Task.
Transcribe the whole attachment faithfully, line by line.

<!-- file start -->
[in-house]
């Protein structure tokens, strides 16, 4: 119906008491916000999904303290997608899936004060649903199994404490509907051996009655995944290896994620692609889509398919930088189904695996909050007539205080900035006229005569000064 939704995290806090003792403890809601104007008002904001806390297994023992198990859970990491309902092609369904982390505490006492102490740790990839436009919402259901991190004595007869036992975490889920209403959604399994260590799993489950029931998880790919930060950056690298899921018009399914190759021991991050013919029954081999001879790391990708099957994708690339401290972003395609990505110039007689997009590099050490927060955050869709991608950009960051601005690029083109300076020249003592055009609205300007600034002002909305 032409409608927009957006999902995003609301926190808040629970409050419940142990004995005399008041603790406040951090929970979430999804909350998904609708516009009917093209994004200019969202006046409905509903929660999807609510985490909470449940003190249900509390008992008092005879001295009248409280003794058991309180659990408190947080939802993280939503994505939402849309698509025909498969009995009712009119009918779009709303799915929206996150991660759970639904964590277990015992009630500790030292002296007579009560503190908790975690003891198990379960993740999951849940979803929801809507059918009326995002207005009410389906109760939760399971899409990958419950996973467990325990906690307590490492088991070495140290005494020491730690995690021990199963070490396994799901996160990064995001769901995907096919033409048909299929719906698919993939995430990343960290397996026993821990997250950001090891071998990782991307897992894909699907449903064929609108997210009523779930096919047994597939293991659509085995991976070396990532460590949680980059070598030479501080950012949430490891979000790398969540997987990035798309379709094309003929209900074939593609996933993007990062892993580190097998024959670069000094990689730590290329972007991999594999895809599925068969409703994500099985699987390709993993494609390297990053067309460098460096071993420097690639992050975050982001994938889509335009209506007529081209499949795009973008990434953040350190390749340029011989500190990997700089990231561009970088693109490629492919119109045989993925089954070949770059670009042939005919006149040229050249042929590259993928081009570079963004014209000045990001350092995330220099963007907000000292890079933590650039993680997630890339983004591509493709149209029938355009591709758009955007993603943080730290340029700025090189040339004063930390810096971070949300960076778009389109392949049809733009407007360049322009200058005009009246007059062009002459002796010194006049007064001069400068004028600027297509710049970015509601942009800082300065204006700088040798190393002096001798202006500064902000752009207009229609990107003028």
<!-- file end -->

[in-house]
């Protein structure tokens, strides 16, 4: 119906008491916000999904303290997608899936004060649903199994404490509907051996009655995944290896994620692609889509398919930088189904695996909050007539205080900035006229005569000064 939704995290806090003792403890809601104007008002904001806390297994023992198990859970990491309902092609369904982390505490006492102490740790990839436009919402259901991190004595007869036992975490889920209403959604399994260590799993489950029931998880790919930060950056690298899921018009399914190759021991991050013919029954081999001879790391990708099957994708690339401290972003395609990505110039007689997009590099050490927060955050869709991608950009960051601005690029083109300076020249003592055009609205300007600034002002909305 032409409608927009957006999902995003609301926190808040629970409050419940142990004995005399008041603790406040951090929970979430999804909350998904609708516009009917093209994004200019969202006046409905509903929660999807609510985490909470449940003190249900509390008992008092005879001295009248409280003794058991309180659990408190947080939802993280939503994505939402849309698509025909498969009995009712009119009918779009709303799915929206996150991660759970639904964590277990015992009630500790030292002296007579009560503190908790975690003891198990379960993740999951849940979803929801809507059918009326995002207005009410389906109760939760399971899409990958419950996973467990325990906690307590490492088991070495140290005494020491730690995690021990199963070490396994799901996160990064995001769901995907096919033409048909299929719906698919993939995430990343960290397996026993821990997250950001090891071998990782991307897992894909699907449903064929609108997210009523779930096919047994597939293991659509085995991976070396990532460590949680980059070598030479501080950012949430490891979000790398969540997987990035798309379709094309003929209900074939593609996933993007990062892993580190097998024959670069000094990689730590290329972007991999594999895809599925068969409703994500099985699987390709993993494609390297990053067309460098460096071993420097690639992050975050982001994938889509335009209506007529081209499949795009973008990434953040350190390749340029011989500190990997700089990231561009970088693109490629492919119109045989993925089954070949770059670009042939005919006149040229050249042929590259993928081009570079963004014209000045990001350092995330220099963007907000000292890079933590650039993680997630890339983004591509493709149209029938355009591709758009955007993603943080730290340029700025090189040339004063930390810096971070949300960076778009389109392949049809733009407007360049322009200058005009009246007059062009002459002796010194006049007064001069400068004028600027297509710049970015509601942009800082300065204006700088040798190393002096001798202006500064902000752009207009229609990107003028």